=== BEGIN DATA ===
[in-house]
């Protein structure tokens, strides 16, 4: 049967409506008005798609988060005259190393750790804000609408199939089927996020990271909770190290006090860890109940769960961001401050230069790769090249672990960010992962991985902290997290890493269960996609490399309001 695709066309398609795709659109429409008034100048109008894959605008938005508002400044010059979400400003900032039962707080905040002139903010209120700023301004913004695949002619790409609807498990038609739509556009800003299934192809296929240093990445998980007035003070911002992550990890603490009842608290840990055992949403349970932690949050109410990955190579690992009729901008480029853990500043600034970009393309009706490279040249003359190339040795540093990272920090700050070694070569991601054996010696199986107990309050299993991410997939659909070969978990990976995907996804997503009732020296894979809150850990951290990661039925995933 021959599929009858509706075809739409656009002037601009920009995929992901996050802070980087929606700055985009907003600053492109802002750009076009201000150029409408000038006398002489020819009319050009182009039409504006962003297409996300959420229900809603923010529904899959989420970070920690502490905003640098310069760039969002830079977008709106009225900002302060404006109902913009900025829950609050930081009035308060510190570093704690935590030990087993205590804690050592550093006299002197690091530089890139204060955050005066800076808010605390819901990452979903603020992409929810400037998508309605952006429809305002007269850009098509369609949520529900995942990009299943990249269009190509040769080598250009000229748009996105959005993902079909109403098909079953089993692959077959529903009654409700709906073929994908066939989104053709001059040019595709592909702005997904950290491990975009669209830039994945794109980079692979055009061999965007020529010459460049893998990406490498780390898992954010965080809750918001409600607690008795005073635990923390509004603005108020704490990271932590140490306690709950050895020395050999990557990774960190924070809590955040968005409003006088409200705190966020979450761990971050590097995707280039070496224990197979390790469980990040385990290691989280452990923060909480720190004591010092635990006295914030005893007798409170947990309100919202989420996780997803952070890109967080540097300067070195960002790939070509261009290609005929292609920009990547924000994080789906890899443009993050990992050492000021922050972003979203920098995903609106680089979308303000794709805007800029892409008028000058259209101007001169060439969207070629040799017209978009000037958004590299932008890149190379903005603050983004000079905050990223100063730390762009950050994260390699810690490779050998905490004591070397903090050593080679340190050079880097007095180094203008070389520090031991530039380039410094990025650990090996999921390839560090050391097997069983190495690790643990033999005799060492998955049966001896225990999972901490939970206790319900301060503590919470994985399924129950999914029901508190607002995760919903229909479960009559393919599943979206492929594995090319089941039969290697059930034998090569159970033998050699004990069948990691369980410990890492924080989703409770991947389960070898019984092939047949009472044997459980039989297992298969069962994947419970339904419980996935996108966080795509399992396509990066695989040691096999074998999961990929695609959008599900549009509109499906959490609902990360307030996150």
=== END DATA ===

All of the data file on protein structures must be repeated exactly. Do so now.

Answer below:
[in-house]
């Protein structure tokens, strides 16, 4: 049967409506008005798609988060005259190393750790804000609408199939089927996020990271909770190290006090860890109940769960961001401050230069790769090249672990960010992962991985902290997290890493269960996609490399309001 695709066309398609795709659109429409008034100048109008894959605008938005508002400044010059979400400003900032039962707080905040002139903010209120700023301004913004695949002619790409609807498990038609739509556009800003299934192809296929240093990445998980007035003070911002992550990890603490009842608290840990055992949403349970932690949050109410990955190579690992009729901008480029853990500043600034970009393309009706490279040249003359190339040795540093990272920090700050070694070569991601054996010696199986107990309050299993991410997939659909070969978990990976995907996804997503009732020296894979809150850990951290990661039925995933 021959599929009858509706075809739409656009002037601009920009995929992901996050802070980087929606700055985009907003600053492109802002750009076009201000150029409408000038006398002489020819009319050009182009039409504006962003297409996300959420229900809603923010529904899959989420970070920690502490905003640098310069760039969002830079977008709106009225900002302060404006109902913009900025829950609050930081009035308060510190570093704690935590030990087993205590804690050592550093006299002197690091530089890139204060955050005066800076808010605390819901990452979903603020992409929810400037998508309605952006429809305002007269850009098509369609949520529900995942990009299943990249269009190509040769080598250009000229748009996105959005993902079909109403098909079953089993692959077959529903009654409700709906073929994908066939989104053709001059040019595709592909702005997904950290491990975009669209830039994945794109980079692979055009061999965007020529010459460049893998990406490498780390898992954010965080809750918001409600607690008795005073635990923390509004603005108020704490990271932590140490306690709950050895020395050999990557990774960190924070809590955040968005409003006088409200705190966020979450761990971050590097995707280039070496224990197979390790469980990040385990290691989280452990923060909480720190004591010092635990006295914030005893007798409170947990309100919202989420996780997803952070890109967080540097300067070195960002790939070509261009290609005929292609920009990547924000994080789906890899443009993050990992050492000021922050972003979203920098995903609106680089979308303000794709805007800029892409008028000058259209101007001169060439969207070629040799017209978009000037958004590299932008890149190379903005603050983004000079905050990223100063730390762009950050994260390699810690490779050998905490004591070397903090050593080679340190050079880097007095180094203008070389520090031991530039380039410094990025650990090996999921390839560090050391097997069983190495690790643990033999005799060492998955049966001896225990999972901490939970206790319900301060503590919470994985399924129950999914029901508190607002995760919903229909479960009559393919599943979206492929594995090319089941039969290697059930034998090569159970033998050699004990069948990691369980410990890492924080989703409770991947389960070898019984092939047949009472044997459980039989297992298969069962994947419970339904419980996935996108966080795509399992396509990066695989040691096999074998999961990929695609959008599900549009509109499906959490609902990360307030996150």